“Valerie and Her Week of Wonders” (Dir. Jaromil Jires)
“Blue Ruin” (Dir. Jeremy Saulnier)
“Winter Sleep” (Dir. Nuri Bilge Ceylan)
“Gomorrah” (Dir. Matteo Garrone)
“Amarcord” (Dir. Federico Fellini)
“Boyhood” (Dir. Richard Linklater)
“L’il QuinQuin” (Dir. Bruno Dumont)
“Time Crimes” (Dir. Nacho Vigalondo)
“The Devil’s Backbone” (Dir. Guillermo del Toro)
“The Enigma of Kaspar Hauser” (Dir. Werner Herzog)
“What We Do in the Shadows” (Dir. Taika Waititi; Jermaine Clement)
“Berberian Sound Studio” * (Dir. Peter Strickland)
“2001: A Space Odyssey” * (Dir. Stanley Kubrick)
“Chinatown” * (Dir. Roman Polanski)

Honorable Mention:

“Closely Watched Trains” (Dir. Jiri Menzel)
“Jodorowsky’s ‘Dune'” (Dir. Frank Pavich)
“Wild Tales” (Dir. Damian Szifron)
“Satyricon” (Dir. Federico Fellini)
“Ex Machina” (Dir. Alex Garland)
“Land of Silence and Darkness” (Dir. Werner Herzog)
“Stroszek” (Dir. Werner Herzog)
“Nightcrawler” (Dir. Dan Gilroy)
“Her” (Dir. Spike Jonze)
“Maps to the Stars” (Dir. David Cronenberg)

PLAYLIST (Musical Favourites)

Tom Morello “The Nightwatchman” (World Wide Protest Songs)
Ty Segall “Manipulator”
Porcupine Tree “Up the Down Staircase”
Pere Ubu “Raygun Suitcase”
The Stooges “Raw Power”
Paul Banks “The Base”
Merle Haggard “I Am What I Am”
J.D. Crowe and the New South “Lefty’s Old Guitar”

Best Comedy: Bill Hicks “Salvation: Live at Oxford”

TV

“Rick & Morty” (Seasons 1 & 2)
“True Detective” (Series 1)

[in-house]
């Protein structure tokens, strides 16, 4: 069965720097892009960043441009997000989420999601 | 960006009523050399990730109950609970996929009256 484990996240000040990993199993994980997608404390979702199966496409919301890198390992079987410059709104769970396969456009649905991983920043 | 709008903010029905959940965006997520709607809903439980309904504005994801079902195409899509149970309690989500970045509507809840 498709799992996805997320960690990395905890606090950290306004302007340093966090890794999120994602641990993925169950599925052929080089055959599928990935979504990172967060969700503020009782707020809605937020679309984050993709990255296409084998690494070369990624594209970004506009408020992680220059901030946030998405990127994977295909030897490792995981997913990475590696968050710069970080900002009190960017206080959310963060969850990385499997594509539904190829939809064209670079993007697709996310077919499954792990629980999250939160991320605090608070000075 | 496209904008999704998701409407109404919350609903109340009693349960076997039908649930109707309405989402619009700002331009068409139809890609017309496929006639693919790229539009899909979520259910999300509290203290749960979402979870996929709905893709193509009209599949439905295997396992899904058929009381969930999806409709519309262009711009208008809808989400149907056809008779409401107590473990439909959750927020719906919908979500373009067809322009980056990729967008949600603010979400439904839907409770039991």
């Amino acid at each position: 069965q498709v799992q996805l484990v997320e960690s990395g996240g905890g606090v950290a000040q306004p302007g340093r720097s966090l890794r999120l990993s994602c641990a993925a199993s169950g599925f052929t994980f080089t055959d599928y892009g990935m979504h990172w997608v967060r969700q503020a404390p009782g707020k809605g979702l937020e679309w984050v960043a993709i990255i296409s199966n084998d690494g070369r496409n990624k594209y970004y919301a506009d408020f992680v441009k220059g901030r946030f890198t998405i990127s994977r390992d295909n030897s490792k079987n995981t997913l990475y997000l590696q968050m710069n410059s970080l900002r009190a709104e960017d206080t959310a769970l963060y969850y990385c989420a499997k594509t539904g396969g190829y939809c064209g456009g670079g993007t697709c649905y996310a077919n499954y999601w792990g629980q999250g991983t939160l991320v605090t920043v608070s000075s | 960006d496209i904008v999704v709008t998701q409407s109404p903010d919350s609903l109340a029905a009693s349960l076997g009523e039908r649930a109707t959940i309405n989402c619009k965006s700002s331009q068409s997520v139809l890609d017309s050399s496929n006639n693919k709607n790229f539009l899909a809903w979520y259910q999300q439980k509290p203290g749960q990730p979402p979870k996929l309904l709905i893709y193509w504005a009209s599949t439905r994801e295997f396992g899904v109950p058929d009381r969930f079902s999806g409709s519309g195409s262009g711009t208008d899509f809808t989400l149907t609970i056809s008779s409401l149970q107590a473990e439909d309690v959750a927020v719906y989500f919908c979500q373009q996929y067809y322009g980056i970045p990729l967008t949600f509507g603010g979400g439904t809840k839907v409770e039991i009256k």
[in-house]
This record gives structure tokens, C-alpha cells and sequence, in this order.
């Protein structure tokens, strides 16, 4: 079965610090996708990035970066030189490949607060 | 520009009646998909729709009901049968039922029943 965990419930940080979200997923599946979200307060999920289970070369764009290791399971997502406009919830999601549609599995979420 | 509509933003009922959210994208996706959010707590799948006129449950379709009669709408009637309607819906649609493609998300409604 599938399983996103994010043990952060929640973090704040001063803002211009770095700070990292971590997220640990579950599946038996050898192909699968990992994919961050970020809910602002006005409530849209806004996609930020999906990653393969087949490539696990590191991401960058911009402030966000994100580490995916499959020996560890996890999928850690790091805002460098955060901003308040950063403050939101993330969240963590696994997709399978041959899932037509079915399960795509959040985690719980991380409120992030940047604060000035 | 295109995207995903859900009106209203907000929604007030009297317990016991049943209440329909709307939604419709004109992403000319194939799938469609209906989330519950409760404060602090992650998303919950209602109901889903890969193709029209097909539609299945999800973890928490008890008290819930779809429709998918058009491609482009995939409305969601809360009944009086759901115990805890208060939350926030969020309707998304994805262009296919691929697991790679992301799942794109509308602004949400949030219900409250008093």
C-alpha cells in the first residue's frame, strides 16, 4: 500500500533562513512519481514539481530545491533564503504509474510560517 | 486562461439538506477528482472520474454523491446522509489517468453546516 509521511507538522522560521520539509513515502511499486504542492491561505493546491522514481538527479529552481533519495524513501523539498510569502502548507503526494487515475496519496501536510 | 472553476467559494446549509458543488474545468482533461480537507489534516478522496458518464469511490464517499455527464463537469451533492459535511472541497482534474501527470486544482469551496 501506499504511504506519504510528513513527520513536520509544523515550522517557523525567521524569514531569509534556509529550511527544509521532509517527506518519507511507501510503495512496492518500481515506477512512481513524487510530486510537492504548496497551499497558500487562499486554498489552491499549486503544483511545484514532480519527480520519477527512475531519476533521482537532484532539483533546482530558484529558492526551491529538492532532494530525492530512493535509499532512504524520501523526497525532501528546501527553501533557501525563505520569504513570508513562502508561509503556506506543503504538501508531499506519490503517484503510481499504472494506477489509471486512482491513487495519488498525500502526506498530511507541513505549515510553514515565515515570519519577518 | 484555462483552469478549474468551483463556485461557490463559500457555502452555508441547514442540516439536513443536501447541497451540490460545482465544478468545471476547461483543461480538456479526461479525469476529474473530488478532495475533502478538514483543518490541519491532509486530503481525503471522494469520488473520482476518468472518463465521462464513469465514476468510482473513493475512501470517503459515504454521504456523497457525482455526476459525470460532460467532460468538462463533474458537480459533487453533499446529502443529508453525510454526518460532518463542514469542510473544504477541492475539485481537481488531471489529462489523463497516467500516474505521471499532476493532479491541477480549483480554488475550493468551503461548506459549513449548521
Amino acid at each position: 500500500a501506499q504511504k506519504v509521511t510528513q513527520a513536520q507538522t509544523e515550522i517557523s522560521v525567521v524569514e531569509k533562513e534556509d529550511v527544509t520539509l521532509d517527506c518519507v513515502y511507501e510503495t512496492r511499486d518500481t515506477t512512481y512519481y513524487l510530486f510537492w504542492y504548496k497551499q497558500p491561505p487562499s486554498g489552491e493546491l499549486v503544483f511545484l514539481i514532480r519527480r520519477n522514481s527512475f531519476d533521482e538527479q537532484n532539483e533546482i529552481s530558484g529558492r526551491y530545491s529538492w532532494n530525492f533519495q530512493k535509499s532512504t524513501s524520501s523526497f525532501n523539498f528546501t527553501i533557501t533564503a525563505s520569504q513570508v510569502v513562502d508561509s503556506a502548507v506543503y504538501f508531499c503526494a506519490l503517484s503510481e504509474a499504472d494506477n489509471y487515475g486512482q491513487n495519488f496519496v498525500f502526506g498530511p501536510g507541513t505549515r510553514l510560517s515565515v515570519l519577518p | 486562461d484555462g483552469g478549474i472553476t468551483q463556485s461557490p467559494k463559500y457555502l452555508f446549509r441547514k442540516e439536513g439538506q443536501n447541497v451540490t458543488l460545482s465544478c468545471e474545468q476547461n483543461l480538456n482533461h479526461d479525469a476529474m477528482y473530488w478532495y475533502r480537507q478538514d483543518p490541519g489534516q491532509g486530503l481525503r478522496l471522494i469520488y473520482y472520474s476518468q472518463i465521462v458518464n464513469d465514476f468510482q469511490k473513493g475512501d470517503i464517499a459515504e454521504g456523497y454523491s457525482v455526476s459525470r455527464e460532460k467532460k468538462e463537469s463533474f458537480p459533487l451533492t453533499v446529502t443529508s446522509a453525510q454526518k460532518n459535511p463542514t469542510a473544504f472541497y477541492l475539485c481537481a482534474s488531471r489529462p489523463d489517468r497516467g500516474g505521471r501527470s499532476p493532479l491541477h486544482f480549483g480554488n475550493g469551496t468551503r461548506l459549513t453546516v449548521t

“The Mighty Boosh” (Series 1-3)

  • Denotes “Previously Read” or “Previously Viewed”

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Read the blog, ogle the t-shirt

T-shirt

I have one of the best writing sites on the entire net…and now there’s a t-shirt that proves it.

My son Sam came up with the design and had a shirt run off for me as a Christmas gift.

This blog is eight years old and still going strong.

And there’s much, much more to come.

“Relativity” (poem)

Relativity

When we were young we
killed time indiscriminately
savagely using swords and
laser beams slaughtering it
by the hour with hyper-active
games mindless babble or just
lying on our backs making
shapes out of obliging clouds

Now time flees from us while
we are sleeping or otherwise
occupied each new morning
revealing the extent of the
damage and no matter how often
how hard we try to save or slow
time it runs down runs out always
too soon never long enough

 

© Cliff Burns, 2015 (All Rights Reserved)